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Bottling two cultures

If one was to find similarities between Kerala culture and the Irish culture for a masterpiece fusion, it would definitely start with the shared love for fine alcohol.

Published: 29th July 2020 06:55 AM  |   Last Updated: 29th July 2020 06:55 AM   |  A+A-

Bhagyalekshmi and Robert Barrett, co-founders of Maharani Gin

Express News Service

BENGALURU: If one was to find similarities between Kerala culture and the Irish culture for a masterpiece fusion, it would definitely start with the shared love for fine alcohol. Robert Barrett and Bhagyalekshmi launched ‘Maharani Gin’, a name that would rekindle nostalgia for many around the world.The signature botanicals used in the gin are sourced from Wayanad district, making it an organic ode to Kerala. “As a couple who accommodates distinct cultural backgrounds, we wanted our first product to celebrate this diversity,” says Robert. The gin was conceived as a means to bring out the flavours and ingredients from Kerala, which is known as the land of spices.

“We wanted to base it out here, and my wife found Vanamoolika, a women’s organic collective based in the Western Ghats, to execute our plan,” says Barrett. The couple met them and was impressed with the quality of the produce. Kerala’s royal spice mix that includes nutmeg mace, pomelo and cassia go into making the peculiar sour and spicy gin.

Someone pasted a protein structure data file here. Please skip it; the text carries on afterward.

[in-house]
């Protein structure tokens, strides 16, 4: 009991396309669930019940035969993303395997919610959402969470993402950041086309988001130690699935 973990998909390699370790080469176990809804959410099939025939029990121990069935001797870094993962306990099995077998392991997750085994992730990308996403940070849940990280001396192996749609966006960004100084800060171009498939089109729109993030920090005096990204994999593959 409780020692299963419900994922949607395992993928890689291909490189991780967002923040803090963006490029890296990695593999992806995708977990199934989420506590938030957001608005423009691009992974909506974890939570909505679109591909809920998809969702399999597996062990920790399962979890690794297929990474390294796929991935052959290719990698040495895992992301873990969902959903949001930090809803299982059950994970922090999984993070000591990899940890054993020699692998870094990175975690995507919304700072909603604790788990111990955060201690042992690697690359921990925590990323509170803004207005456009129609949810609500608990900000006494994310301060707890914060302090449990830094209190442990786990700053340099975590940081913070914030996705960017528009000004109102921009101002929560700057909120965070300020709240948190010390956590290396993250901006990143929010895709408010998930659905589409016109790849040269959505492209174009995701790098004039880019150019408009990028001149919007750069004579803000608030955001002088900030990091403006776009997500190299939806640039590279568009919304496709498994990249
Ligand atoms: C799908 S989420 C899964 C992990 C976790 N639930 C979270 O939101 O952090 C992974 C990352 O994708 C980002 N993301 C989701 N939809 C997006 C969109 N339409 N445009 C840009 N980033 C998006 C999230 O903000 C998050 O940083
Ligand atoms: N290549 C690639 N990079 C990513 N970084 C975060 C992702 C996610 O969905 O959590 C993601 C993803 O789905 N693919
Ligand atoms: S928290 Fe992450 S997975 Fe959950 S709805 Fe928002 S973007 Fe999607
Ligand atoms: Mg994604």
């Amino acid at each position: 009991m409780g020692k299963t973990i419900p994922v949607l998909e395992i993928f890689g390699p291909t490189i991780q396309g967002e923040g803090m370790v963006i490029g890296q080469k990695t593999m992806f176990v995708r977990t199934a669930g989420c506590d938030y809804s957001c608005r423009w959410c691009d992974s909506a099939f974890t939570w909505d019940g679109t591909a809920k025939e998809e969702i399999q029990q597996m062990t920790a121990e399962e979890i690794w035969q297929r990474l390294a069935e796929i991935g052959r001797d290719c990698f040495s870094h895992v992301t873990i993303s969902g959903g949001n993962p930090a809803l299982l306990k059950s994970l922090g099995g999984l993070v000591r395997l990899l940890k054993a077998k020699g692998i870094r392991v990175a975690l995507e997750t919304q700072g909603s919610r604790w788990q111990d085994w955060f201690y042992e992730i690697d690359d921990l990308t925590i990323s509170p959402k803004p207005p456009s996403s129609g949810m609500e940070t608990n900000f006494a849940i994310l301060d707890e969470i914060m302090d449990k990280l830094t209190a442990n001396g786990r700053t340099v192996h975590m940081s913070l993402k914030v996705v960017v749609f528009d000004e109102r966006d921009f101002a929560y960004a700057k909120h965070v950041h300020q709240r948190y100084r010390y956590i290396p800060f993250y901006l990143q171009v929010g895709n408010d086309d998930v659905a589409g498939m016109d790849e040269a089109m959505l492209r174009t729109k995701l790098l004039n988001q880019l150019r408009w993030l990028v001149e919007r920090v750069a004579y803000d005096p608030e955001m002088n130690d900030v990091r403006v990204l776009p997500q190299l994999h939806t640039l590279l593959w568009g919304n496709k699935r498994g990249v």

“I structured the remaining ingredients—cardamom, lemon, orange, coriander, orris and juniper to support the flavour,” says Barrett, a biochemist. Bhagyalekshmi, an IT professional, hailing from Kollam moved to Ireland in 2013. The couple met there and hit it off, owing to their shared love for craft beers. “We love visiting farmers’ markets, art galleries, museums, craft distilleries and breweries during our travels,” says Bhagyalekshmi. 

“We wanted to identify the right location to host the process. We came across the old Ford factory building and instantly fell in love with it,” she says. Branding and bottling also give away their shared Irish-Malayali culture. “We chose to write Viplava spirit (rebel spirit) in Malayalam on the bottle, as a nod to the rebellious history of both Ireland where we are based and Kerala,” says Bhagyalekshmi. 



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